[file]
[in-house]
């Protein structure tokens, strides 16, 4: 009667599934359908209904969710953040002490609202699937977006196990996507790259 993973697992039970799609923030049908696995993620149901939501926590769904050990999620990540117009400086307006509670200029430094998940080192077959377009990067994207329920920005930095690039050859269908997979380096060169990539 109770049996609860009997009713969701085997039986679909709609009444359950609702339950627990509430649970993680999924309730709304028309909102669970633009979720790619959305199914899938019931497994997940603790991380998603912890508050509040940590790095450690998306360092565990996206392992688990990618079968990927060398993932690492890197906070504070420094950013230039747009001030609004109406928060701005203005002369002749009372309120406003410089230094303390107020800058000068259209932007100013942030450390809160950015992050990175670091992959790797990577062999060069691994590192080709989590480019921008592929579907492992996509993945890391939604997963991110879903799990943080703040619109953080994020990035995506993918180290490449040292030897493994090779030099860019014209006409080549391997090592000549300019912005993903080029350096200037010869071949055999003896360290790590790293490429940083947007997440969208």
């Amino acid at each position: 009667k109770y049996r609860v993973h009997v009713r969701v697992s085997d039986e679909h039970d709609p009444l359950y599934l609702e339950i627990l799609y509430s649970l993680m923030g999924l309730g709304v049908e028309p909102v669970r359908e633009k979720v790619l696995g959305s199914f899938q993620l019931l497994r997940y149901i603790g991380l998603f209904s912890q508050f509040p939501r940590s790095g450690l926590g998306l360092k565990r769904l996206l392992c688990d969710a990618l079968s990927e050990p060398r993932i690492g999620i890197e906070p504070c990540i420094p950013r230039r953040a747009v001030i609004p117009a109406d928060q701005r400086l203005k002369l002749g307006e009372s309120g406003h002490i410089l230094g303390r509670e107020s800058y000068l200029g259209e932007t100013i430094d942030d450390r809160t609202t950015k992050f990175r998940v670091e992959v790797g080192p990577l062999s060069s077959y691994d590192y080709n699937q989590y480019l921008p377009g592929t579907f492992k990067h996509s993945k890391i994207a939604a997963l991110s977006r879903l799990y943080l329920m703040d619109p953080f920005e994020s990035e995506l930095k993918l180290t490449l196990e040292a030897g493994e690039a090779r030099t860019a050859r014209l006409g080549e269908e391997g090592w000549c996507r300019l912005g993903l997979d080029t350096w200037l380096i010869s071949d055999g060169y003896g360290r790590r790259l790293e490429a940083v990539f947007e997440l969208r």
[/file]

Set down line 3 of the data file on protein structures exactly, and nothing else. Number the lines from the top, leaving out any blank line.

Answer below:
């Amino acid at each position: 009667k109770y049996r609860v993973h009997v009713r969701v697992s085997d039986e679909h039970d709609p009444l359950y599934l609702e339950i627990l799609y509430s649970l993680m923030g999924l309730g709304v049908e028309p909102v669970r359908e633009k979720v790619l696995g959305s199914f899938q993620l019931l497994r997940y149901i603790g991380l998603f209904s912890q508050f509040p939501r940590s790095g450690l926590g998306l360092k565990r769904l996206l392992c688990d969710a990618l079968s990927e050990p060398r993932i690492g999620i890197e906070p504070c990540i420094p950013r230039r953040a747009v001030i609004p117009a109406d928060q701005r400086l203005k002369l002749g307006e009372s309120g406003h002490i410089l230094g303390r509670e107020s800058y000068l200029g259209e932007t100013i430094d942030d450390r809160t609202t950015k992050f990175r998940v670091e992959v790797g080192p990577l062999s060069s077959y691994d590192y080709n699937q989590y480019l921008p377009g592929t579907f492992k990067h996509s993945k890391i994207a939604a997963l991110s977006r879903l799990y943080l329920m703040d619109p953080f920005e994020s990035e995506l930095k993918l180290t490449l196990e040292a030897g493994e690039a090779r030099t860019a050859r014209l006409g080549e269908e391997g090592w000549c996507r300019l912005g993903l997979d080029t350096w200037l380096i010869s071949d055999g060169y003896g360290r790590r790259l790293e490429a940083v990539f947007e997440l969208r």